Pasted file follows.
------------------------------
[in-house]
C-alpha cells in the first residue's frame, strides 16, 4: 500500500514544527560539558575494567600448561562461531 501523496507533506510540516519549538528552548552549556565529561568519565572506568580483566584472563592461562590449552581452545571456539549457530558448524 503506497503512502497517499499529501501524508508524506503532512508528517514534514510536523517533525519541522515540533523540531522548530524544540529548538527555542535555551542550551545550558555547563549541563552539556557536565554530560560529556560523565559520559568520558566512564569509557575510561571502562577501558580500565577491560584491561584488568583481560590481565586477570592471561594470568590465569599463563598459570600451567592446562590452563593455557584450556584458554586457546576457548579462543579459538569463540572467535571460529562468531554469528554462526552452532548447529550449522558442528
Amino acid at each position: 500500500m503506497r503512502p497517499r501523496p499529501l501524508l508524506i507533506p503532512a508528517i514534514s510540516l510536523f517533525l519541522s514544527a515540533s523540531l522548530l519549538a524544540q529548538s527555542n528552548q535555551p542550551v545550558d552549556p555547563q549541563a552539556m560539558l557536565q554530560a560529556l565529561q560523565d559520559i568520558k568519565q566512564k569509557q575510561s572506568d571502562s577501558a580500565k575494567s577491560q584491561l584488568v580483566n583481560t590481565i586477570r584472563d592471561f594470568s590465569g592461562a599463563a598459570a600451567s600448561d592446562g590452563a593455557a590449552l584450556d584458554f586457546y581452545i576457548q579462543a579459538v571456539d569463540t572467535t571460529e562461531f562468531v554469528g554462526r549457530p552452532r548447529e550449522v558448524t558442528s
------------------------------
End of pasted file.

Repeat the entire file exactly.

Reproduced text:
[in-house]
C-alpha cells in the first residue's frame, strides 16, 4: 500500500514544527560539558575494567600448561562461531 501523496507533506510540516519549538528552548552549556565529561568519565572506568580483566584472563592461562590449552581452545571456539549457530558448524 503506497503512502497517499499529501501524508508524506503532512508528517514534514510536523517533525519541522515540533523540531522548530524544540529548538527555542535555551542550551545550558555547563549541563552539556557536565554530560560529556560523565559520559568520558566512564569509557575510561571502562577501558580500565577491560584491561584488568583481560590481565586477570592471561594470568590465569599463563598459570600451567592446562590452563593455557584450556584458554586457546576457548579462543579459538569463540572467535571460529562468531554469528554462526552452532548447529550449522558442528
Amino acid at each position: 500500500m503506497r503512502p497517499r501523496p499529501l501524508l508524506i507533506p503532512a508528517i514534514s510540516l510536523f517533525l519541522s514544527a515540533s523540531l522548530l519549538a524544540q529548538s527555542n528552548q535555551p542550551v545550558d552549556p555547563q549541563a552539556m560539558l557536565q554530560a560529556l565529561q560523565d559520559i568520558k568519565q566512564k569509557q575510561s572506568d571502562s577501558a580500565k575494567s577491560q584491561l584488568v580483566n583481560t590481565i586477570r584472563d592471561f594470568s590465569g592461562a599463563a598459570a600451567s600448561d592446562g590452563a593455557a590449552l584450556d584458554f586457546y581452545i576457548q579462543a579459538v571456539d569463540t572467535t571460529e562461531f562468531v554469528g554462526r549457530p552452532r548447529e550449522v558448524t558442528s